The transportation category award is limited to on-road transportation projects. In the diviison of commercial fleet management (heavy vehicles), Bison Transport, of Winnipeg, was recognized for its implementation of the Tatonka Fuel Management Skills Development program.
Tatonka, which is a First Nations word for bison, consists of 14 courses covering a wide range of driver-related disciplines. The program combines instructor-led discussions, computer-based modules and a full-motion vehicle simulator.
The fuel management portion of the program teaches drivers progressive-shifting techniques, the value of reduced idling and effective speed and space management. The vehicle simulator gives the drivers an immediate appreciation of the fuel efficiency benefits of these techniques.
Once they complete the program, they put their training into practice. Fuel use data are collected from the vehicles twice a month using a computer software package. The information so far shows that an 82-driver test group used 3% less fuel than a control group.
For Bison' entire fleet of 675 tractors and 1,450 trailers, this could translate into $750,000 in cost savings per year and an annual reduction of 3.2 million kilograms of GHG emissions. To approach these yearly savings, the company plans to have at least 90% of its 800 drivers complete the program over the next 18 months.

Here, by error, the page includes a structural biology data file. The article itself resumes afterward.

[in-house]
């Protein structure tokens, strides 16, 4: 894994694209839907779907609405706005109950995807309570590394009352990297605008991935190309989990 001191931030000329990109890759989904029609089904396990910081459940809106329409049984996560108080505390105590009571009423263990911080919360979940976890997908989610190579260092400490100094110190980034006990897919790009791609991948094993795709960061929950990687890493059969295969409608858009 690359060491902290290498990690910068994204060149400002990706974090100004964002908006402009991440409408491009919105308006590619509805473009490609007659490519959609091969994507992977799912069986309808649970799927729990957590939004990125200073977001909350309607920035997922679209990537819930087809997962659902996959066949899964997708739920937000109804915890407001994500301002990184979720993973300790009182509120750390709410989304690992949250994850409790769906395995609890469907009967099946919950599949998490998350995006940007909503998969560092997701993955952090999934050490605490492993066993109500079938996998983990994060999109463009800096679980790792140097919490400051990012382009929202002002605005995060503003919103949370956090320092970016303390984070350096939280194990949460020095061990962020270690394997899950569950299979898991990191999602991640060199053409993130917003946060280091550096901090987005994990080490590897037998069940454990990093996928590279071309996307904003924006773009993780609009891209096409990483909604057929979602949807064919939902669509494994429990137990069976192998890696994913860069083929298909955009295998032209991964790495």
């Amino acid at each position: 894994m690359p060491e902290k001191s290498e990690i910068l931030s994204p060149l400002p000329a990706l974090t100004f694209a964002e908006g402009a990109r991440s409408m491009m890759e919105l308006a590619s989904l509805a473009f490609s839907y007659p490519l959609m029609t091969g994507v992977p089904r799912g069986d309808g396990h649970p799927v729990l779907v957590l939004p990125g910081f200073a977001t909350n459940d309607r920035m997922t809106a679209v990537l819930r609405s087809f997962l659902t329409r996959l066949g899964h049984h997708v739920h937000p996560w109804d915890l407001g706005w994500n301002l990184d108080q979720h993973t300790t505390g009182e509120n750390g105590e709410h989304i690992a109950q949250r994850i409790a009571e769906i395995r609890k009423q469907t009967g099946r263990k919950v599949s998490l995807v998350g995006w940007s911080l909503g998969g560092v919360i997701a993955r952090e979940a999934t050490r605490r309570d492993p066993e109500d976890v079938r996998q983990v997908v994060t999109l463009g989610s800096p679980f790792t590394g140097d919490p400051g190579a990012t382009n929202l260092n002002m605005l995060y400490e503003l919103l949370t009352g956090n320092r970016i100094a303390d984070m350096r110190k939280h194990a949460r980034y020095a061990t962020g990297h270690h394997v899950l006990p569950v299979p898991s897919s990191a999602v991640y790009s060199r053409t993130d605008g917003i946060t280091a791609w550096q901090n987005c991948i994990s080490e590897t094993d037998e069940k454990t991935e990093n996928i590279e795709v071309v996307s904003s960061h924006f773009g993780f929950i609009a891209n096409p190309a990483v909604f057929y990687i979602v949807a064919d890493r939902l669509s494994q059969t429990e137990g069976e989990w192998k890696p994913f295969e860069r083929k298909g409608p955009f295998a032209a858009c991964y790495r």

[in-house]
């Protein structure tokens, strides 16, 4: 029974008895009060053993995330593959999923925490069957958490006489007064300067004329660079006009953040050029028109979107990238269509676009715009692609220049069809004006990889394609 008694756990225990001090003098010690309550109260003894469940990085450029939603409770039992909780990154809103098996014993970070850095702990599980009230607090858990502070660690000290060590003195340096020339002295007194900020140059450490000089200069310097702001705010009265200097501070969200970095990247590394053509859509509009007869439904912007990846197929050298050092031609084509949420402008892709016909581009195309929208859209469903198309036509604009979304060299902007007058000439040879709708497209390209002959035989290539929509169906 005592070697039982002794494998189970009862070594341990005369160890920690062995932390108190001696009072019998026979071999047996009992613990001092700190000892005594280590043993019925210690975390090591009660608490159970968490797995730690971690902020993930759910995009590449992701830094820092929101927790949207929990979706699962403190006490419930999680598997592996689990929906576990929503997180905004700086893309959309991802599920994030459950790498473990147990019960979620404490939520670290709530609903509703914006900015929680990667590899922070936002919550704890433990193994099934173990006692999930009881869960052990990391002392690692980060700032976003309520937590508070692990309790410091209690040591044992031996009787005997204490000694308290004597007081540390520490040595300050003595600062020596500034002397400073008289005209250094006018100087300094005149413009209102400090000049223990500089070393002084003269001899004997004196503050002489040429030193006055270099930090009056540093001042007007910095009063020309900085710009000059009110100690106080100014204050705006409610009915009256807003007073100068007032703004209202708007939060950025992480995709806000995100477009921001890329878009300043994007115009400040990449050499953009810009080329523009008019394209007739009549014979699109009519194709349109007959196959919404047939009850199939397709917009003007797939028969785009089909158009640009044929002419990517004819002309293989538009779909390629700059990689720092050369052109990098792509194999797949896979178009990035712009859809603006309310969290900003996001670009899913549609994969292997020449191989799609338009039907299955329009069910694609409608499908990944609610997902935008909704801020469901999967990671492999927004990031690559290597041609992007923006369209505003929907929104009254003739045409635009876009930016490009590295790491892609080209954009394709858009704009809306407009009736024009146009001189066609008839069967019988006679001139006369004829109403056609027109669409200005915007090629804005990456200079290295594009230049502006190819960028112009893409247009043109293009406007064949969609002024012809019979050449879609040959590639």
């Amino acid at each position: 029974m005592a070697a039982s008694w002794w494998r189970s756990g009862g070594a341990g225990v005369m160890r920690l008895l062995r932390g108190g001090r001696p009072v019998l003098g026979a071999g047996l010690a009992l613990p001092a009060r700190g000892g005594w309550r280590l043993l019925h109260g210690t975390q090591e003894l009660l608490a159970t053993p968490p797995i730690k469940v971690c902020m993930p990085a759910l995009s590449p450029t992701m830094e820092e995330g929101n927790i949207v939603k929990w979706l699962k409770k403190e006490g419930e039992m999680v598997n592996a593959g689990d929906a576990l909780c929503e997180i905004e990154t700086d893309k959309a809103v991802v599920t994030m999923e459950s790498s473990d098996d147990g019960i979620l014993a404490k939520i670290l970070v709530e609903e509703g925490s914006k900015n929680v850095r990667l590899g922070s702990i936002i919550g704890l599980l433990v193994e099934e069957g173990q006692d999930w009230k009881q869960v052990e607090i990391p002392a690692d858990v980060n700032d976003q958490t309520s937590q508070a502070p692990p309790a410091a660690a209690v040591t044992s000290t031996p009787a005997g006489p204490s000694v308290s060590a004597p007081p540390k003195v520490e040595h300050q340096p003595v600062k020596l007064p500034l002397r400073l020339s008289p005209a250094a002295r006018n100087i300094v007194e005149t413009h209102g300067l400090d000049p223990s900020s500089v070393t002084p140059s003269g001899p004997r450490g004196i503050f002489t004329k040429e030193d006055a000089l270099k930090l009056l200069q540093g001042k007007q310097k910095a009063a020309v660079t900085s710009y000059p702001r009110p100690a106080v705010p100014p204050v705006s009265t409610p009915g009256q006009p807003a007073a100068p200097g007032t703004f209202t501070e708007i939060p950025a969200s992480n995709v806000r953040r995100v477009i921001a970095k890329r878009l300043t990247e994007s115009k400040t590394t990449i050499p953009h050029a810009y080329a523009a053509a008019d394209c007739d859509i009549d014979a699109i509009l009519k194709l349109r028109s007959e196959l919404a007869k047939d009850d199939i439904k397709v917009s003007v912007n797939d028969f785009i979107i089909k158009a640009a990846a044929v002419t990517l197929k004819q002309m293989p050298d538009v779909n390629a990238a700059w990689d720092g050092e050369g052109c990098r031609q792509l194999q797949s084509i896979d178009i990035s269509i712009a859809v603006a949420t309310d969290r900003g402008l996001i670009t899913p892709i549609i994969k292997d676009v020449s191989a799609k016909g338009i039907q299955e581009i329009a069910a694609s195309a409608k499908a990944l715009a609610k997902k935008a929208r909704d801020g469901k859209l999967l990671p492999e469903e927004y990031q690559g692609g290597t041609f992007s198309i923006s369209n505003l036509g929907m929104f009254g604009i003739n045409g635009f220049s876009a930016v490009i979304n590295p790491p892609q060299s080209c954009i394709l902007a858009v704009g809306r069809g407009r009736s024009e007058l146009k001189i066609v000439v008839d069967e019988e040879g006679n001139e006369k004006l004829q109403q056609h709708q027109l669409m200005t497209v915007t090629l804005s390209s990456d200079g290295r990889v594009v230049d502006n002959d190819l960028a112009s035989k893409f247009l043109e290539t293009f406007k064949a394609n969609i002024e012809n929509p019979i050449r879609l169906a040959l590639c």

Other 2004 winners and their projects include:
* Ecosystem, of Sainte-Foy, Que, for its energy retrofit at the CEGEP de Saint-Hyacinthe;
* Enermodal Engineering, in Kitchener, Ont, for the University of Ottawa Biology Building;
* Greenest City Environmental Organization, in Toronto, for its Cool Shops program;
* Hudson's Bay Company, in Brampton, Ont, for its National Energy Efficiency Strategy;
* Milton Hydro Distribution, in Milton, Ont, for its interval metering project for the town; and
* Sun Ross Energy Homes, of Grantville, NS, for its Cape Breton solar home;
Canada's Energy Efficiency Awards are managed by the Office of Energy Efficiency of Natural Resources Canada. Summaries of the winning projects may be viewed on the awards program Web site at www.oee.nrcan.gc.ca/awards.